—And he cites in support of that proposition Goodrich v. Downs, 6 Hill, 438; Barney v. Griffin, 2 N. Y. 365; Collomb v. Caldwell, 16 N.Y. 484" court="NY" date_filed="1857-12-05" href="https://app.midpage.ai/document/collomb-v--caldwell-3626525?utm_source=webapp" opinion_id="3626525">16 N. Y. 484. It can malee no difference in principle, or in the practical effect of such an assignment, whether the surplus provided for is large or small, or whether, indeed, there is or is not in fact any surplus. The vice consists in its effect in hindering and delaying the other creditors in the use of the ordinary remedies for the collection of these debts. Knapp v. McGowan, supra. But the respondents urge that the ordinary remedies available to other ■creditors were not suspended by the giving of this mortgage and the simultaneous execution and delivery of the assignment, and in support of this contention cite Murphy v. Briggs, 89 N.Y. 446" court="NY" date_filed="1882-06-30" href="https://app.midpage.ai/document/murphy-v--briggs-3617948?utm_source=webapp" opinion_id="3617948">89 N. Y. 446. But it will be observed that in that case no trust was created by the mortgagor in the mortgage for the benefit of other creditors not named as mortgagees, and the mortgage was the ordinary case of a mortgagor giving a mortgage in the usual form to secure the debt due the mortgagee in person, and the mortgage did not, as in this case, create a trust in favor of other creditors. It is true that the common pleas of New York, in Wheel Co. v. Frost, 13 Daly, 233" court="None" date_filed="1885-06-01" href="https://app.midpage.ai/document/royer-wheel-co-v-frost-6141305?utm_source=webapp" opinion_id="6141305">13 Daly, 233, held that a mortgage somewhat like the one under consideration, upon the authority of Murphy v. Briggs, was a valid security. But no such conditions existed in the case of Wheel Co. v. Fielding, 101 N.Y. 504" court="NY" date_filed="1886-03-02" href="https://app.midpage.ai/document/royer-wheel-co-v--fielding-3576722?utm_source=webapp" opinion_id="3576722">101 N. Y. 504, 5 N.E. 434" court="NY" date_filed="1886-03-02" href="https://app.midpage.ai/document/price-v--brown-3626129?utm_source=webapp" opinion_id="3626129">5 N. E. 434, to which we are referred, nor did that case affirm the determination of the New York common pleas in Wheel Co. v. Frost, supra. It is quite apparent from this transaction that the simultaneous transfer of all of the property of Valentine by this mortgage and assignment was for the purpose •of placing the same within the control and at the disposal of the mortgagee and assignee, for the purpose of securing and paying their claims, not only, but also for the purpose of securing to the ■other beneficiaries and cestuis que trustent therein named their claims, to the exclusion of other creditors of Valentine not referred to in those transfers. The mortgage was to secure debts, some of which were due when it was given, and the mortgagor was in default the moment the mortgage was delivered; so that by operation of law, if this transaction was valid, the title to the mortgaged property vested at once in the mortgagee, subject, of course, to the performance of the trust therein created. This rule has long been well settled, and in Moore v. Supply Co., 133 N. Y. 149, 30 N.E. 736" court="NY" date_filed="1892-04-12" href="https://app.midpage.ai/document/moore-v-prentiss-tool--supply-co-3616050?utm_source=webapp" opinion_id="3616050">30 N. E. 736, Judge Earl, in discussing the rights of parties to a chattel mortgage, says:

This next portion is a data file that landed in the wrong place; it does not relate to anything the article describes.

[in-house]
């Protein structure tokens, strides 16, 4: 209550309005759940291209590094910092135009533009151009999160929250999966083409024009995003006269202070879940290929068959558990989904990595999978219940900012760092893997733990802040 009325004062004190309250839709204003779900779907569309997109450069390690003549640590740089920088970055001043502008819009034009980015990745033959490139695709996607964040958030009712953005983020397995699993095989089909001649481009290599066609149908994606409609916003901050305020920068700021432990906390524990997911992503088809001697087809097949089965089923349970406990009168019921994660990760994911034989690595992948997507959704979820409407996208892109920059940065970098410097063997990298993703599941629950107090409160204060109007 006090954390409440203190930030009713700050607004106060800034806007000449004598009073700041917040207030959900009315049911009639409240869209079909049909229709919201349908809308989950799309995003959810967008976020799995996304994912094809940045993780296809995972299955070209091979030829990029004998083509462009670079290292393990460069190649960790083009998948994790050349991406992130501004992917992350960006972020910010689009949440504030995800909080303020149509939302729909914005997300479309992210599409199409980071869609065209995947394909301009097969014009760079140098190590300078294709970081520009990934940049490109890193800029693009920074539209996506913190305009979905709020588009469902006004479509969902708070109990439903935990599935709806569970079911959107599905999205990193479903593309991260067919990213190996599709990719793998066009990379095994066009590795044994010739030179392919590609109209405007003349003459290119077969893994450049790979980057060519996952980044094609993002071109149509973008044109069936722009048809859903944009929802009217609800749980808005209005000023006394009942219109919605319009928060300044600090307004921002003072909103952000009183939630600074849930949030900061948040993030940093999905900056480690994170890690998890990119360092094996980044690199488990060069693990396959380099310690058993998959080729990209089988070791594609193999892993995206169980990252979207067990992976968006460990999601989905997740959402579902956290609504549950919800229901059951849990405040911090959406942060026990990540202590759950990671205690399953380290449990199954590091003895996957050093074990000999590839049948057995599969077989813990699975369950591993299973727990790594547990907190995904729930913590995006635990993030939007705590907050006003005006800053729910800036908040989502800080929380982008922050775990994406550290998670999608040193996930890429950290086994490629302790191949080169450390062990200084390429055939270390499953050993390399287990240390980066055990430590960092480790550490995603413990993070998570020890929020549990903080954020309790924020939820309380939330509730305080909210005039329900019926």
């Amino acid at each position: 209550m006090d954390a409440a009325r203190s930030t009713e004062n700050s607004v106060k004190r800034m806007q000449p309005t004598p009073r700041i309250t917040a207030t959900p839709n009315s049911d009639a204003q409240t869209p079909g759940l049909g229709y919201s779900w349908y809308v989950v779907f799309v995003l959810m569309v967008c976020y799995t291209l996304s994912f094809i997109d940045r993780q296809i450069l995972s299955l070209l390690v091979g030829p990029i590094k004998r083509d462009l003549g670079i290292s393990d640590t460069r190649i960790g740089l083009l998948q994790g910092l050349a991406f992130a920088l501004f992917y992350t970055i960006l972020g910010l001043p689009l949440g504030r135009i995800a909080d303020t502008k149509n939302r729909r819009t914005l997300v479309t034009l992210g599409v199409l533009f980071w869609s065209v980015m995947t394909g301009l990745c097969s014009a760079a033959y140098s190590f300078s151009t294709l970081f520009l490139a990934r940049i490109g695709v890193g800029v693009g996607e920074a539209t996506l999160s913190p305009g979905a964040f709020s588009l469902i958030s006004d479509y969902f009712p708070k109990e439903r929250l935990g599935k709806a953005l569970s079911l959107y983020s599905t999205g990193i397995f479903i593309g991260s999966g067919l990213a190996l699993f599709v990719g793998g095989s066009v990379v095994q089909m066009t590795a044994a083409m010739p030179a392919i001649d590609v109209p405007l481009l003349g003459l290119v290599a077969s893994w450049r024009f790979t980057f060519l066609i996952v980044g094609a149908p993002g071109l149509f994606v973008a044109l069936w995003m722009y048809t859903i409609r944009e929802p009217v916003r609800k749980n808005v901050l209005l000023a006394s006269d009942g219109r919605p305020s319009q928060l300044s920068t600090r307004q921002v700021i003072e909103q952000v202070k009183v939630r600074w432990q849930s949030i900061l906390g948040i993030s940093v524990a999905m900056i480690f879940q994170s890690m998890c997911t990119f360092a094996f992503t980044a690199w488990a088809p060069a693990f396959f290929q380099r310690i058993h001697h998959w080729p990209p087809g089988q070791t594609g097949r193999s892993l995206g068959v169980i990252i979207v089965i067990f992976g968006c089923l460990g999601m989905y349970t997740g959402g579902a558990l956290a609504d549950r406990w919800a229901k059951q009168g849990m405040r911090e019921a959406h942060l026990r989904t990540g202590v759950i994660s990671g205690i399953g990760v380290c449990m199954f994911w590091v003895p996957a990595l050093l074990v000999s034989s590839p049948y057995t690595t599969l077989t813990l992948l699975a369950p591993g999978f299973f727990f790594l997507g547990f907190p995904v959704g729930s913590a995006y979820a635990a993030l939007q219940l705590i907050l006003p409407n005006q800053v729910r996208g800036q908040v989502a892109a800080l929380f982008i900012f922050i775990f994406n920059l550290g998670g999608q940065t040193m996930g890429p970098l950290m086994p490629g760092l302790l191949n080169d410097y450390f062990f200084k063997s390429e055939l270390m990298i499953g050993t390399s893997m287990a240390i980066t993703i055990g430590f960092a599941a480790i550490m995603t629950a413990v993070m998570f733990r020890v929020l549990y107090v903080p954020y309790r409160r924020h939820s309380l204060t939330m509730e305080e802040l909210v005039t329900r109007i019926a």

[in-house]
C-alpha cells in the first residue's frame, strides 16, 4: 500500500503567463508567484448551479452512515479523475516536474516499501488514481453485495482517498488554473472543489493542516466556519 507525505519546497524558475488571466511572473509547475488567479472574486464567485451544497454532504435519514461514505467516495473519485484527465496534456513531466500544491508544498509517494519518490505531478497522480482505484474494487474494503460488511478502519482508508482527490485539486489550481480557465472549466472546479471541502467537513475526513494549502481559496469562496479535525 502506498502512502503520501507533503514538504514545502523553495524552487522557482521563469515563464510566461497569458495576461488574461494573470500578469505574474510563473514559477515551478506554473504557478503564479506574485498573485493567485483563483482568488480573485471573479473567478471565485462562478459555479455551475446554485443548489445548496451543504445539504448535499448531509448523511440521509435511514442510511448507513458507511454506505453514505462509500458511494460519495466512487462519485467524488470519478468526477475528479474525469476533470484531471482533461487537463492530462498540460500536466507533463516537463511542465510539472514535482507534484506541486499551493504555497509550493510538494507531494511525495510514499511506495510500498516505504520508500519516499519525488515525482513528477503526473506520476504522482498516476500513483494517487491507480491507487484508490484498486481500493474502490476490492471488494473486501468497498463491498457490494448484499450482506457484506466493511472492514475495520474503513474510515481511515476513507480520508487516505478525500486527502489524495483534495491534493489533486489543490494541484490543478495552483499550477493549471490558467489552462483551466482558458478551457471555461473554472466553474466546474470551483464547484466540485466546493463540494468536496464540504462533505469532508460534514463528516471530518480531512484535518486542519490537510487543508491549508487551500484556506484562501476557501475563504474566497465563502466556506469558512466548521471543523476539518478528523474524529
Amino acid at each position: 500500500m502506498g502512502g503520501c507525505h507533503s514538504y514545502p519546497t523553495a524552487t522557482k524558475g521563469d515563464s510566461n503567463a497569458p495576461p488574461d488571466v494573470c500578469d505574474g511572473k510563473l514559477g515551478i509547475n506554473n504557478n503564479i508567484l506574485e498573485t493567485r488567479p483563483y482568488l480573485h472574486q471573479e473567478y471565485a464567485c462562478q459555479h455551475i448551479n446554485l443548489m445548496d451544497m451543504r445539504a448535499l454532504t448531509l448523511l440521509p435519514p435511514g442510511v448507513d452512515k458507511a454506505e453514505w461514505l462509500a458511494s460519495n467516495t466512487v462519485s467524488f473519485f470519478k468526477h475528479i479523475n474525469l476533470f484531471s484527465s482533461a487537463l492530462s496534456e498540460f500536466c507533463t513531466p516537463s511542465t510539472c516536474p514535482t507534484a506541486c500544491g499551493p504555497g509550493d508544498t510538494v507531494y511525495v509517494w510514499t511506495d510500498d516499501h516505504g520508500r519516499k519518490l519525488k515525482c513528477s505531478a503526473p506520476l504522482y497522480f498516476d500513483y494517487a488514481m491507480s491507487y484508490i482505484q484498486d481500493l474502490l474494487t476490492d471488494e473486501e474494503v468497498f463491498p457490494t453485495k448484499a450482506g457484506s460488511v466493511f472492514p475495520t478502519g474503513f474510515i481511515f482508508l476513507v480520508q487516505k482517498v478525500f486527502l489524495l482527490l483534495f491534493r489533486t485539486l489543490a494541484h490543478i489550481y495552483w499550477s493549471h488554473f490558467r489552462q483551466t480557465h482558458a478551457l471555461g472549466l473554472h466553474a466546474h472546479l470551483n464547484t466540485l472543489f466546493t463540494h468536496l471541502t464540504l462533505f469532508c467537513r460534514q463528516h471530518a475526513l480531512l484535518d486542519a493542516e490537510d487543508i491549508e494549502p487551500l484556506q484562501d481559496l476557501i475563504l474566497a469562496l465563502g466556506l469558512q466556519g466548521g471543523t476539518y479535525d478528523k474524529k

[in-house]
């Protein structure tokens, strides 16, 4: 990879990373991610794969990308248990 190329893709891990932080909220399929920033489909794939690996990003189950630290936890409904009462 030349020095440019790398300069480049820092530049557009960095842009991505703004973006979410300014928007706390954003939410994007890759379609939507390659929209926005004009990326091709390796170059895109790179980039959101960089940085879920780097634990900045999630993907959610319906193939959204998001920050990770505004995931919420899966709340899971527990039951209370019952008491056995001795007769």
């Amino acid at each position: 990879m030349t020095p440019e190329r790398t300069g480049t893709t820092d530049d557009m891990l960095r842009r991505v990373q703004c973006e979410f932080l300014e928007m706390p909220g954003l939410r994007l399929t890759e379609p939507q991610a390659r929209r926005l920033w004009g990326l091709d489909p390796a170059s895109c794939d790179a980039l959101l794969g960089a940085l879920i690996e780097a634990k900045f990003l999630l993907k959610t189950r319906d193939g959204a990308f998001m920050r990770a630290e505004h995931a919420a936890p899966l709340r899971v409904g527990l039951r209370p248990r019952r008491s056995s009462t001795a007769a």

“After default In the payment of the plaintiff’s mortgage, whatever title the mortgagor had was vested absolutely, subject to the right of redemption in equity in the plaintiff [mortgagee].”